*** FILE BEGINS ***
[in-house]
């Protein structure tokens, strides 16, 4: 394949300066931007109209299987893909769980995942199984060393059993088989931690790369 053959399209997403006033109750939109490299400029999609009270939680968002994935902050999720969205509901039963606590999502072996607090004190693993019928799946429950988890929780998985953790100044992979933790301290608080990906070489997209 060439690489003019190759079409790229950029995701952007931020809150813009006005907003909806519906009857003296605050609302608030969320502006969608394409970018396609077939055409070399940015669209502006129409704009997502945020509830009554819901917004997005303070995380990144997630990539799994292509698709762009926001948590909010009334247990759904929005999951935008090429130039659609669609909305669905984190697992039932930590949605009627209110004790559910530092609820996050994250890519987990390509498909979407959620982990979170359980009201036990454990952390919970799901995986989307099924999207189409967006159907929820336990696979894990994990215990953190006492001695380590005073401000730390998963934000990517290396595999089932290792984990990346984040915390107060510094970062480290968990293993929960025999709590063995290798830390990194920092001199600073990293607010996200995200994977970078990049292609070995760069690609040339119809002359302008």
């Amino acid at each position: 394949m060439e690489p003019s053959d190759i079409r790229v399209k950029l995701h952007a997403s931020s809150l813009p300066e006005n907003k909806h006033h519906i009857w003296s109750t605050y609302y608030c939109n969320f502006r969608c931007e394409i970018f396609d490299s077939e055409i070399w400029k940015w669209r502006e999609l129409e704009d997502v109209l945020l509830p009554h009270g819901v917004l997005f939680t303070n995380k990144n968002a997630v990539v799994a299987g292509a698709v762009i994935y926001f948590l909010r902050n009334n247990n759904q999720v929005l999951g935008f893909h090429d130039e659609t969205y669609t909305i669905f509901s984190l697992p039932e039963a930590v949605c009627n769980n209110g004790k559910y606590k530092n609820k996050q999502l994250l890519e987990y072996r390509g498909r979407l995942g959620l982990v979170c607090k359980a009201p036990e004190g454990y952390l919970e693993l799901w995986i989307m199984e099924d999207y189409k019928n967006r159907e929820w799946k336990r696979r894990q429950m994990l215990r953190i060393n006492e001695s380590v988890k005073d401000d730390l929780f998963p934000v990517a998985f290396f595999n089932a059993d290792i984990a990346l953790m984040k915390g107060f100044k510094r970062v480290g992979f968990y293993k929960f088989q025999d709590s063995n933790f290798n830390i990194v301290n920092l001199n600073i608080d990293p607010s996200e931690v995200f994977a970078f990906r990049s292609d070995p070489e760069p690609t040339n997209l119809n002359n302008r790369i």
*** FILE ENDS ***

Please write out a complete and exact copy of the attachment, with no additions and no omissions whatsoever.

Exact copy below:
[in-house]
């Protein structure tokens, strides 16, 4: 394949300066931007109209299987893909769980995942199984060393059993088989931690790369 053959399209997403006033109750939109490299400029999609009270939680968002994935902050999720969205509901039963606590999502072996607090004190693993019928799946429950988890929780998985953790100044992979933790301290608080990906070489997209 060439690489003019190759079409790229950029995701952007931020809150813009006005907003909806519906009857003296605050609302608030969320502006969608394409970018396609077939055409070399940015669209502006129409704009997502945020509830009554819901917004997005303070995380990144997630990539799994292509698709762009926001948590909010009334247990759904929005999951935008090429130039659609669609909305669905984190697992039932930590949605009627209110004790559910530092609820996050994250890519987990390509498909979407959620982990979170359980009201036990454990952390919970799901995986989307099924999207189409967006159907929820336990696979894990994990215990953190006492001695380590005073401000730390998963934000990517290396595999089932290792984990990346984040915390107060510094970062480290968990293993929960025999709590063995290798830390990194920092001199600073990293607010996200995200994977970078990049292609070995760069690609040339119809002359302008």
């Amino acid at each position: 394949m060439e690489p003019s053959d190759i079409r790229v399209k950029l995701h952007a997403s931020s809150l813009p300066e006005n907003k909806h006033h519906i009857w003296s109750t605050y609302y608030c939109n969320f502006r969608c931007e394409i970018f396609d490299s077939e055409i070399w400029k940015w669209r502006e999609l129409e704009d997502v109209l945020l509830p009554h009270g819901v917004l997005f939680t303070n995380k990144n968002a997630v990539v799994a299987g292509a698709v762009i994935y926001f948590l909010r902050n009334n247990n759904q999720v929005l999951g935008f893909h090429d130039e659609t969205y669609t909305i669905f509901s984190l697992p039932e039963a930590v949605c009627n769980n209110g004790k559910y606590k530092n609820k996050q999502l994250l890519e987990y072996r390509g498909r979407l995942g959620l982990v979170c607090k359980a009201p036990e004190g454990y952390l919970e693993l799901w995986i989307m199984e099924d999207y189409k019928n967006r159907e929820w799946k336990r696979r894990q429950m994990l215990r953190i060393n006492e001695s380590v988890k005073d401000d730390l929780f998963p934000v990517a998985f290396f595999n089932a059993d290792i984990a990346l953790m984040k915390g107060f100044k510094r970062v480290g992979f968990y293993k929960f088989q025999d709590s063995n933790f290798n830390i990194v301290n920092l001199n600073i608080d990293p607010s996200e931690v995200f994977a970078f990906r990049s292609d070995p070489e760069p690609t040339n997209l119809n002359n302008r790369i």